Three years of rock-bottom interest rates will pass tomorrow with little sign the Bank of England is set to ease up on its emergency support.
Experts think rates will remain at 0.5% until the end of next year and possibly for as long as three more years, adding to the pain for savers.
On the third anniversary of its decision to slash rates to a record low, this week's meeting of the bank's monetary policy committee is expected to be low key, with no change expected in rates or its "money-printing" programme.
The quantitative easing scheme was also unleashed three years ago and last month received a further injection of £50bn (€59.9bn) to take the total to £325bn (€389.6bn), despite the risks it poses to the country's inflation rate.
The measures have been particularly painful for savers and those approaching retirement, although most homeowners have benefited, given the bank's base rate stood at 5% in October 2008.
Since the bank starting cutting borrowing costs, the typical savings rate has plummeted from 6.52% in 2008 to 2.78%.
For those who reached retirement age in that period, annuity rates fell from 6.93% to 5.86%. This is because annuities are linked to yields on British government bonds which have been reduced by the quantitative easing programme.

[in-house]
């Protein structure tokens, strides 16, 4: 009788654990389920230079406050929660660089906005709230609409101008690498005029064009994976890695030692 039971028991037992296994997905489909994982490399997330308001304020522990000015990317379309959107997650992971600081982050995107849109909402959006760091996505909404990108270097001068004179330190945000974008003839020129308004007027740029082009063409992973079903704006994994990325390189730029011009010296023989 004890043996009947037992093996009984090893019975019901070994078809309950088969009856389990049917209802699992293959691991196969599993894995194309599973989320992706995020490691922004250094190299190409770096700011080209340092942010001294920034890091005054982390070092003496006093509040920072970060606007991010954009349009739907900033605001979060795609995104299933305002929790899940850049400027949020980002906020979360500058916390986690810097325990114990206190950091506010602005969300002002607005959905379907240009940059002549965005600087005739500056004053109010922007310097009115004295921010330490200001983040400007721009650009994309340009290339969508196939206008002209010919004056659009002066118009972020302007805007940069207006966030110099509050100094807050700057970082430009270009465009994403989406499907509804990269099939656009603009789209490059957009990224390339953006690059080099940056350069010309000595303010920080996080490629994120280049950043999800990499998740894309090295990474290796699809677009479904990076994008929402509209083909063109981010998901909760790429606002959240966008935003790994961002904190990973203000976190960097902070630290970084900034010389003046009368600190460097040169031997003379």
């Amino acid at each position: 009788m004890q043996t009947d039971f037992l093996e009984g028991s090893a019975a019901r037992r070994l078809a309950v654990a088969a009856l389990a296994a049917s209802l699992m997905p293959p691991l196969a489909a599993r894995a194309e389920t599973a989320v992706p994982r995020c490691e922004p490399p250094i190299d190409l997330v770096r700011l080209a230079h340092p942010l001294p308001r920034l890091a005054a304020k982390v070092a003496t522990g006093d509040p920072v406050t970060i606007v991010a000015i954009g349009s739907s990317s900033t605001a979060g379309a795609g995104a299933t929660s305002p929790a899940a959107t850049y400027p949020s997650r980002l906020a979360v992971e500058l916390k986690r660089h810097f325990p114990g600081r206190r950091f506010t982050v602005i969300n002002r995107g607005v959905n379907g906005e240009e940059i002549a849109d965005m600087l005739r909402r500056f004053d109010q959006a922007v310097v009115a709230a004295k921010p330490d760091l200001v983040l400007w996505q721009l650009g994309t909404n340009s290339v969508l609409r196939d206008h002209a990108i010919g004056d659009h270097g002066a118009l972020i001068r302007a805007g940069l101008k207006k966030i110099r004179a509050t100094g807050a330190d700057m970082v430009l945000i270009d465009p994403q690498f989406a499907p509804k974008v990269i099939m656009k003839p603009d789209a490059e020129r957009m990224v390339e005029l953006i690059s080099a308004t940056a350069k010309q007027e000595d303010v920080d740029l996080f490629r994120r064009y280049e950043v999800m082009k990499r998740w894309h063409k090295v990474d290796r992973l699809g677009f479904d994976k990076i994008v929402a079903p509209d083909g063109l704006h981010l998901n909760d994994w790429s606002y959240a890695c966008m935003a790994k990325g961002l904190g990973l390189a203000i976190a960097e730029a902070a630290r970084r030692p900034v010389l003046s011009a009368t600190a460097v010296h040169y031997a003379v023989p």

Mortgage payments for new borrowers in the UK have reached their most affordable levels for 14 years but there are signs this trend is on the turn after the Halifax this week increased charges to reflect its own higher funding costs.
The bank's governor Mervyn King has repeatedly expressed his sympathy for savers but has said the stimulus measures were needed to help the economy.
Vicky Redwood, chief UK economist at Capital Economics, said that when rates first fell to 0.5% they were expected to stay there fairly briefly.
But with the UK facing a prolonged period of austerity measures, a sluggish economic recovery and weak bank lending, Ms Redwood said she would not be surprised if they stayed at their current level for another three years.
She added: "Remember that when interest rates hit their previous record low of 2% in 1932, they stayed there for pretty much two decades."
Philip Shaw, an economist at Investec, added: "It would take a seismic change in the economic and inflationary landscape to bring proposals for higher interest rates back to the table."